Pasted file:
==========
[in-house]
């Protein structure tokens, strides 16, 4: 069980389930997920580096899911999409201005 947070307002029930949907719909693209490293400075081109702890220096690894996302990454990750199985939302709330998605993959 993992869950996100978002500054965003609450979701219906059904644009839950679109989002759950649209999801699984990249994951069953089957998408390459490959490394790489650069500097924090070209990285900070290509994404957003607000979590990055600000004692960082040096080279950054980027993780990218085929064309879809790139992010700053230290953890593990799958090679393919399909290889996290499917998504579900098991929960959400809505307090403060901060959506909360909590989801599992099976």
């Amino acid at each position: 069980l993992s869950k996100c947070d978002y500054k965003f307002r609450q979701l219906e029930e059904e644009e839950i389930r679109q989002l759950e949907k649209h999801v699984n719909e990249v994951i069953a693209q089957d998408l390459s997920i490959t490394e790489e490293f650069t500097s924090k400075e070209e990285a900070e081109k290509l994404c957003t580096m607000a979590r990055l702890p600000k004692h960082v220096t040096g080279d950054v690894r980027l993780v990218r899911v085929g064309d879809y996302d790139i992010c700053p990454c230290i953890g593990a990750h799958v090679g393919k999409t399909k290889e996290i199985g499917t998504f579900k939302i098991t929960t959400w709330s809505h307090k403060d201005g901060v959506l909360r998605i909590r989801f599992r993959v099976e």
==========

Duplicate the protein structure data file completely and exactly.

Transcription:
[in-house]
């Protein structure tokens, strides 16, 4: 069980389930997920580096899911999409201005 947070307002029930949907719909693209490293400075081109702890220096690894996302990454990750199985939302709330998605993959 993992869950996100978002500054965003609450979701219906059904644009839950679109989002759950649209999801699984990249994951069953089957998408390459490959490394790489650069500097924090070209990285900070290509994404957003607000979590990055600000004692960082040096080279950054980027993780990218085929064309879809790139992010700053230290953890593990799958090679393919399909290889996290499917998504579900098991929960959400809505307090403060901060959506909360909590989801599992099976």
């Amino acid at each position: 069980l993992s869950k996100c947070d978002y500054k965003f307002r609450q979701l219906e029930e059904e644009e839950i389930r679109q989002l759950e949907k649209h999801v699984n719909e990249v994951i069953a693209q089957d998408l390459s997920i490959t490394e790489e490293f650069t500097s924090k400075e070209e990285a900070e081109k290509l994404c957003t580096m607000a979590r990055l702890p600000k004692h960082v220096t040096g080279d950054v690894r980027l993780v990218r899911v085929g064309d879809y996302d790139i992010c700053p990454c230290i953890g593990a990750h799958v090679g393919k999409t399909k290889e996290i199985g499917t998504f579900k939302i098991t929960t959400w709330s809505h307090k403060d201005g901060v959506l909360r998605i909590r989801f599992r993959v099976e």